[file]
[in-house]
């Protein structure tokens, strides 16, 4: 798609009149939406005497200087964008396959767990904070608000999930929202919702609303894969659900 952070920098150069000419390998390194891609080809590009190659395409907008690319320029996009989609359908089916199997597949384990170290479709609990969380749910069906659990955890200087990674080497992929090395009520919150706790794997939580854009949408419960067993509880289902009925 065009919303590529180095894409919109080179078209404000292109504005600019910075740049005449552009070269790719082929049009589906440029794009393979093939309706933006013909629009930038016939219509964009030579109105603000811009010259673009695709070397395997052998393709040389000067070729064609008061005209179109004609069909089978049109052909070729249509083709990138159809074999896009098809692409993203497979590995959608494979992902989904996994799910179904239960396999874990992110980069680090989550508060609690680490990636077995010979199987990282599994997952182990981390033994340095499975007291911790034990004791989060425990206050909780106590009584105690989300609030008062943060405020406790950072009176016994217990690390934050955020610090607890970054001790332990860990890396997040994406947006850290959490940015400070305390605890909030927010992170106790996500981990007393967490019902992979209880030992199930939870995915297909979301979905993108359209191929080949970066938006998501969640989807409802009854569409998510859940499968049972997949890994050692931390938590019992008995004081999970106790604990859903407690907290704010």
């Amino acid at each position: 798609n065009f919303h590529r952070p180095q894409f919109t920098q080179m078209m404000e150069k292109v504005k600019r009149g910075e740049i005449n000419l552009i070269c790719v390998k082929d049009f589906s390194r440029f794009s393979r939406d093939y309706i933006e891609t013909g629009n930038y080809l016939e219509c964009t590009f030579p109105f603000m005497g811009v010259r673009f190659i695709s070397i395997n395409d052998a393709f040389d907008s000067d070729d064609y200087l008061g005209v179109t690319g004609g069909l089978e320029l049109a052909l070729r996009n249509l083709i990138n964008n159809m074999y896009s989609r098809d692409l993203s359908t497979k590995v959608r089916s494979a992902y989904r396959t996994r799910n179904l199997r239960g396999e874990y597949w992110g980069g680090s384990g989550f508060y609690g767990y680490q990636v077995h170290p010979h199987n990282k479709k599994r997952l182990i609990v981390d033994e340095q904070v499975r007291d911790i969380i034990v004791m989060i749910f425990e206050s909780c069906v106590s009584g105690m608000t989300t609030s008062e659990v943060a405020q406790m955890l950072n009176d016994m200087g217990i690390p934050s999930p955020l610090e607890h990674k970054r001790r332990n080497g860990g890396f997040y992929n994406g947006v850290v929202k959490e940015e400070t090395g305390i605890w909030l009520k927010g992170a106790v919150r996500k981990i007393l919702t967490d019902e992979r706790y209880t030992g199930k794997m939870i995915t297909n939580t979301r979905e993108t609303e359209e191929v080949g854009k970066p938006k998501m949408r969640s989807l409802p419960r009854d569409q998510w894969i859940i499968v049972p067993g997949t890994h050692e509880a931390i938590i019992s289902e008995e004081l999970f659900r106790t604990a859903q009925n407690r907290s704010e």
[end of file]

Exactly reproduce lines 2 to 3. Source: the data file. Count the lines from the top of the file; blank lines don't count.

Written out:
């Protein structure tokens, strides 16, 4: 798609009149939406005497200087964008396959767990904070608000999930929202919702609303894969659900 952070920098150069000419390998390194891609080809590009190659395409907008690319320029996009989609359908089916199997597949384990170290479709609990969380749910069906659990955890200087990674080497992929090395009520919150706790794997939580854009949408419960067993509880289902009925 065009919303590529180095894409919109080179078209404000292109504005600019910075740049005449552009070269790719082929049009589906440029794009393979093939309706933006013909629009930038016939219509964009030579109105603000811009010259673009695709070397395997052998393709040389000067070729064609008061005209179109004609069909089978049109052909070729249509083709990138159809074999896009098809692409993203497979590995959608494979992902989904996994799910179904239960396999874990992110980069680090989550508060609690680490990636077995010979199987990282599994997952182990981390033994340095499975007291911790034990004791989060425990206050909780106590009584105690989300609030008062943060405020406790950072009176016994217990690390934050955020610090607890970054001790332990860990890396997040994406947006850290959490940015400070305390605890909030927010992170106790996500981990007393967490019902992979209880030992199930939870995915297909979301979905993108359209191929080949970066938006998501969640989807409802009854569409998510859940499968049972997949890994050692931390938590019992008995004081999970106790604990859903407690907290704010």
């Amino acid at each position: 798609n065009f919303h590529r952070p180095q894409f919109t920098q080179m078209m404000e150069k292109v504005k600019r009149g910075e740049i005449n000419l552009i070269c790719v390998k082929d049009f589906s390194r440029f794009s393979r939406d093939y309706i933006e891609t013909g629009n930038y080809l016939e219509c964009t590009f030579p109105f603000m005497g811009v010259r673009f190659i695709s070397i395997n395409d052998a393709f040389d907008s000067d070729d064609y200087l008061g005209v179109t690319g004609g069909l089978e320029l049109a052909l070729r996009n249509l083709i990138n964008n159809m074999y896009s989609r098809d692409l993203s359908t497979k590995v959608r089916s494979a992902y989904r396959t996994r799910n179904l199997r239960g396999e874990y597949w992110g980069g680090s384990g989550f508060y609690g767990y680490q990636v077995h170290p010979h199987n990282k479709k599994r997952l182990i609990v981390d033994e340095q904070v499975r007291d911790i969380i034990v004791m989060i749910f425990e206050s909780c069906v106590s009584g105690m608000t989300t609030s008062e659990v943060a405020q406790m955890l950072n009176d016994m200087g217990i690390p934050s999930p955020l610090e607890h990674k970054r001790r332990n080497g860990g890396f997040y992929n994406g947006v850290v929202k959490e940015e400070t090395g305390i605890w909030l009520k927010g992170a106790v919150r996500k981990i007393l919702t967490d019902e992979r706790y209880t030992g199930k794997m939870i995915t297909n939580t979301r979905e993108t609303e359209e191929v080949g854009k970066p938006k998501m949408r969640s989807l409802p419960r009854d569409q998510w894969i859940i499968v049972p067993g997949t890994h050692e509880a931390i938590i019992s289902e008995e004081l999970f659900r106790t604990a859903q009925n407690r907290s704010e």